Sheila's Books Read

Sheila's bookshelf: read

What Would the Founding Fathers Think: A Young American's guide to understanding the mess our country is in and how we get out
Isabelle Webb: Legend of the Jewel
Captive Heart
Cobble Cavern
Caller ID
Promises
Protected,
Summer of Secrets
On Little Wings
We Lived in Heaven: Spiritual Accounts of Souls Coming to Earth
Christ's gifts to women
A Woman's power: threads that bind us to god
Scary School
Hope's journey
Blue
Targets in Ties
Crater Lake: Battle for Wizard Island
Venom
With a Name like Love
Sean Griswold's head


Sheila's favorite books »

2014 Reading Challenges

2014 Reading Challenge

2014 Reading Challenge
Sheila has read 4 books toward her goal of 100 books.
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Monday, September 1, 2008

Life on the Refrigerator Door by Alice Kuipers

Life on the Refrigerator Door
By: Alice Kuipers
Harper Collins Publishers (March 2008)

Every once in awhile I read a book that makes me think, really hard, about my life...this is one of those books. I am the Mother of a daughter,and we sometimes experience rocky roads, as we live our lives together. Life on the Refrigerator Door by Alice Kuipers made me stop, re-evaluate and vow to change how I interact with her. You may question the ability of a book to reform my relationship with my daughter? I have to admit though, it did! Sometimes it is true, that simple reminders, such as those found in a book, can change your life. First let me tell you about the book.


About the Book
Life on the Refrigerator Door is a poignant and deeply moving first novel about the bonds of love and frustration that tie mothers and daughters together. Told entirely in a series of notes left on the kitchen fridge—some casual, some intimate, some funny, some angry—it is the story of nine months in the life of 15–year-old Claire and her single mother. Preoccupied with their busy separate lives, rarely in the same room at the same time, they talk to each other in a series of short snippets that reflect the daily drama of school, boyfriends, work and chores that make up their days. Yet the mundane soon becomes extraordinary when a crisis overtakes their lives—a momentous change that will redefine their relationship and unfold in their exchanges on the refrigerator door.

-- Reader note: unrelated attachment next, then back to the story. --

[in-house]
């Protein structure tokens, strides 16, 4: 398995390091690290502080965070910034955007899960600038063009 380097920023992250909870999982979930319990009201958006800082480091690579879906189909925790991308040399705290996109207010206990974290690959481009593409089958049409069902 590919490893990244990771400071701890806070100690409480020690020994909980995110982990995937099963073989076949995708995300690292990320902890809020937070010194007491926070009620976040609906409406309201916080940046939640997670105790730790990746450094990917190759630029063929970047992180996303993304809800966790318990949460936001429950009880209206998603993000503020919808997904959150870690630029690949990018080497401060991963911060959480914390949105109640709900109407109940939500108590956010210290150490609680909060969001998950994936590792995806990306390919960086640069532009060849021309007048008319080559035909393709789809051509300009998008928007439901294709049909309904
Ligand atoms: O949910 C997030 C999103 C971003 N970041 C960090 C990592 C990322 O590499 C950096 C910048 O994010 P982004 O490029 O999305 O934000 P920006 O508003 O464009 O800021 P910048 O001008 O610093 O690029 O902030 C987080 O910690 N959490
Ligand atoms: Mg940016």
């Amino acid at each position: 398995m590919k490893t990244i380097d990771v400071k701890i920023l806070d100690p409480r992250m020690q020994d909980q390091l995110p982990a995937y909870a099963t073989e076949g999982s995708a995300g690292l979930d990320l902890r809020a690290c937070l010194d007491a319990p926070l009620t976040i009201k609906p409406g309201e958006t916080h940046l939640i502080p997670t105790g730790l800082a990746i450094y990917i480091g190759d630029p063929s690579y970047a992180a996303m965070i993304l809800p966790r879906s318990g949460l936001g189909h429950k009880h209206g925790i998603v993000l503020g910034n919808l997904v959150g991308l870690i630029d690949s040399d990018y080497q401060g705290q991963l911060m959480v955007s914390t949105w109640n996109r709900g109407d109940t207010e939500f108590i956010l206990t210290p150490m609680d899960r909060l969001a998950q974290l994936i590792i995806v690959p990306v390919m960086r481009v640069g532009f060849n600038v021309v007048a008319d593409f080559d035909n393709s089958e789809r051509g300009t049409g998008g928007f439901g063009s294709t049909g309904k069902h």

I read this book in one sitting. It is an easy read because of the format, notes written between the mother and the daughter,and none of the notes are very long. This book is short, but very powerfully written. I honestly had a hard time putting it down to answer questions from inquiring children.

Many emotions were stirred up in me about my priorities and how important it is to spend more time with my daughter and my son. None of us know how long we have left on this earth. I hope that the memories I am creating with my children are good ones that they will cherish. If you have children, whether they are still living at home or not, I highly recommend you read this book. I know that if you love your children, it will also touch your heart, as it did mine. Now excuse me, as I need to go play card games with my children, just as I promised.









About the Author
ALICE KUIPERS was born in London, England, and now lives in Saskatoon, Saskatchewan. She is a graduate of Manchester Metropolitan University and has had short stories published in literary magazines and produced for CBC radio. Life on the Refrigerator Door, her first novel, will be published in 21 countries.

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